"Normal aging does not affect immediate memory in older people. It functions as well as it did when they were 30 years of age. The same goes for remote memory," says Barbara Sherwin, Professor in the Departments of Psychology and Obstetrics and Gynecology at McGill University. "However," specifies the founder and co-director of the McGill Menopause Clinic at the Royal Victoria Hospital," our capacity to learn - to code new information, to consolidate and retrieve it - that decreases with aging. Our studies have found that estrogen replacement therapy prevents some of the decline in the ability to learn and to remember new material in postmenopausal women. "
Mens and womens bodies make both estrogen and androgen, albeit in different quantities. The ovaries make over 90% of the estrogen in women and, after the menopause, they are unable to produce it any longer. Although mens glands make only small amounts of estrogen, an enzyme converts some of their testosterone into estrogen. Also, men continue to produce testosterone lifelong, although in smaller amounts as they age, while menopause puts an end to womens reproductive hormone production in their early fifties. This affects, among other things, verbal memory for the latter one-third of their lifespan.
In 1988, Dr. Sherwin published the first hard evidence that estrogen maintains verbal memory and enhances the capacity for new learning in postmenopausal women. Later, she showed that estrogen replacement therapy had the same effect on women in their late thirties and early forties who suffered a sudden drop in circulating levels of estrogen after their ovaries and uterus had been surgically removed. "Women who were given a placebo after their surgery complained of not being able to remember things, of having to make lists, which they never needed to do in the past, and also had lower scores on tests of verbal memory," said Dr. Sherwin. "On the other hand, women who were randomly treated with estrogen postoperatively maintained their scores on the same tests of memory. What estrogen seems to do is to prevent some of the decline in the ability to learn and to remember new material after the menopause."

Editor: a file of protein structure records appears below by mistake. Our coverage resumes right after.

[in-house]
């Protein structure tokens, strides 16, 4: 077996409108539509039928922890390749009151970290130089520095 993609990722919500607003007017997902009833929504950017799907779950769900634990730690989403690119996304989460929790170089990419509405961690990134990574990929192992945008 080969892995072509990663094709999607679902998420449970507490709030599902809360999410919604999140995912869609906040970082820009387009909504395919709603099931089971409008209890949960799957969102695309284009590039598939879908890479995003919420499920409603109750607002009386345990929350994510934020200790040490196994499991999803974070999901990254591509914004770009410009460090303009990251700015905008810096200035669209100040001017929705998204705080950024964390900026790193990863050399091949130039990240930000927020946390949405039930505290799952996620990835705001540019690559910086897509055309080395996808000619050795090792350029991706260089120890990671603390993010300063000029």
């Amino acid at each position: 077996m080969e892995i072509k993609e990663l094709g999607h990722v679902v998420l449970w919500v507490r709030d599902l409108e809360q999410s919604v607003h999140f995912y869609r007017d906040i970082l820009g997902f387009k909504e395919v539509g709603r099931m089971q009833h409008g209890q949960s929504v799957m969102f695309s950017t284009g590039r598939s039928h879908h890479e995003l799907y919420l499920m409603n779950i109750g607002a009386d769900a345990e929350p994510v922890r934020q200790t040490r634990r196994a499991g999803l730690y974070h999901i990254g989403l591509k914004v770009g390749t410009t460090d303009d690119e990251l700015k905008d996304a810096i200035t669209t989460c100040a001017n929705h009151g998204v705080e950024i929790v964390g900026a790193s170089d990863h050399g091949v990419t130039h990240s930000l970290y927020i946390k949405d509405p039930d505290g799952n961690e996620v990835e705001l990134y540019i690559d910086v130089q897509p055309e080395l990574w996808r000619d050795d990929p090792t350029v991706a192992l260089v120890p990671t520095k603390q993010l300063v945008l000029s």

This spring, the Canadian Institutes of Health Research (successor to the Medical Research Council of Canada) awarded a 5-year Distinguished Scientist Award in the Health Research category to Barbara Sherwin for her studies of steroid hormones and cognitive function in older women. She plans now to investigate the possible role of testosterone, another hormone also produced by the ovaries, on aspects of cognition in women.
Although her research findings have shown that estrogen protects against some decline in explicit memory in healthy aging women, Dr. Sherwin cautions that does not mean that it will cure Alzheimers Disease. "There is little or no evidence so far that estrogen can reverse the memory loss that occurs in Alzheimers Disease, possibly because these women have already lost too many brain cells by the time a diagnosis has been made. However, several studies have shown that estrogen replacement therapy reduces the incidence of Alzheimers Disease in older women," said Dr. Sherwin.
Dr. Sherwin is a member of the external advisory board of the Womens Health Initiative Memory Study, a large longitudinal study funded by the U. S. National Institutes of Health involving 26 clinical sites across the United States. In 1995-1996, 10,000 women over the age of 69 were randomly assigned to treatment with estrogen or placebo for 9 years to determine whether estrogen reduces the incidence of Alzheimers Disease. "In 2005, we should know whether or not estrogen replacement therapy indeed delays the onset of Alzheimers Disease in aging women," concludes Dr Sherwin.